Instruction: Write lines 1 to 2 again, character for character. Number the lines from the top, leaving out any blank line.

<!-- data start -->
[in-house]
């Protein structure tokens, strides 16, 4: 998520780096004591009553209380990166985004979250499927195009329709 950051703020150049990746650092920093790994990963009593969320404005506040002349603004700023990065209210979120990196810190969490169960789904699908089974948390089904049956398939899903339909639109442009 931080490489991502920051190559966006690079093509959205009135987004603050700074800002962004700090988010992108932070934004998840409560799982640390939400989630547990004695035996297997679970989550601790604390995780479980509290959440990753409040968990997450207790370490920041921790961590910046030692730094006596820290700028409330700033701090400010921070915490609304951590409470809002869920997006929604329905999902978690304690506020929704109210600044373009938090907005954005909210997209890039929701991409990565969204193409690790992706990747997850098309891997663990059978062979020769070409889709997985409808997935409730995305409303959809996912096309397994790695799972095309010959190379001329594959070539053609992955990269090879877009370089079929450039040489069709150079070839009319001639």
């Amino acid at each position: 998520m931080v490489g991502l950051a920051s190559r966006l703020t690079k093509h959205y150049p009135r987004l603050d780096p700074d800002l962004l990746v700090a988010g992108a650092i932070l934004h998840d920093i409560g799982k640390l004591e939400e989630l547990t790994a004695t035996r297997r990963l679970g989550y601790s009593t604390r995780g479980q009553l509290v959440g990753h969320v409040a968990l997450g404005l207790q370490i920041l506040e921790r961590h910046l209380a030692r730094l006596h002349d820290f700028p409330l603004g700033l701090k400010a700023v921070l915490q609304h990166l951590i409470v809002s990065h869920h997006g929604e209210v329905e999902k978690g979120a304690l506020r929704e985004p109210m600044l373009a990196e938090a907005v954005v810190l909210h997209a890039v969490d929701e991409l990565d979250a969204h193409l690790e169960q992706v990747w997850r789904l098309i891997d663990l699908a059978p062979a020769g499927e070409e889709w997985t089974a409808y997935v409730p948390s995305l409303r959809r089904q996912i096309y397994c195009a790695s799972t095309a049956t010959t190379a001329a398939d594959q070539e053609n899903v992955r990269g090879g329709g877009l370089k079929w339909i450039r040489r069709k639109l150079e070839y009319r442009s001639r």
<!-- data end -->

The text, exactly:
[in-house]
């Protein structure tokens, strides 16, 4: 998520780096004591009553209380990166985004979250499927195009329709 950051703020150049990746650092920093790994990963009593969320404005506040002349603004700023990065209210979120990196810190969490169960789904699908089974948390089904049956398939899903339909639109442009 931080490489991502920051190559966006690079093509959205009135987004603050700074800002962004700090988010992108932070934004998840409560799982640390939400989630547990004695035996297997679970989550601790604390995780479980509290959440990753409040968990997450207790370490920041921790961590910046030692730094006596820290700028409330700033701090400010921070915490609304951590409470809002869920997006929604329905999902978690304690506020929704109210600044373009938090907005954005909210997209890039929701991409990565969204193409690790992706990747997850098309891997663990059978062979020769070409889709997985409808997935409730995305409303959809996912096309397994790695799972095309010959190379001329594959070539053609992955990269090879877009370089079929450039040489069709150079070839009319001639």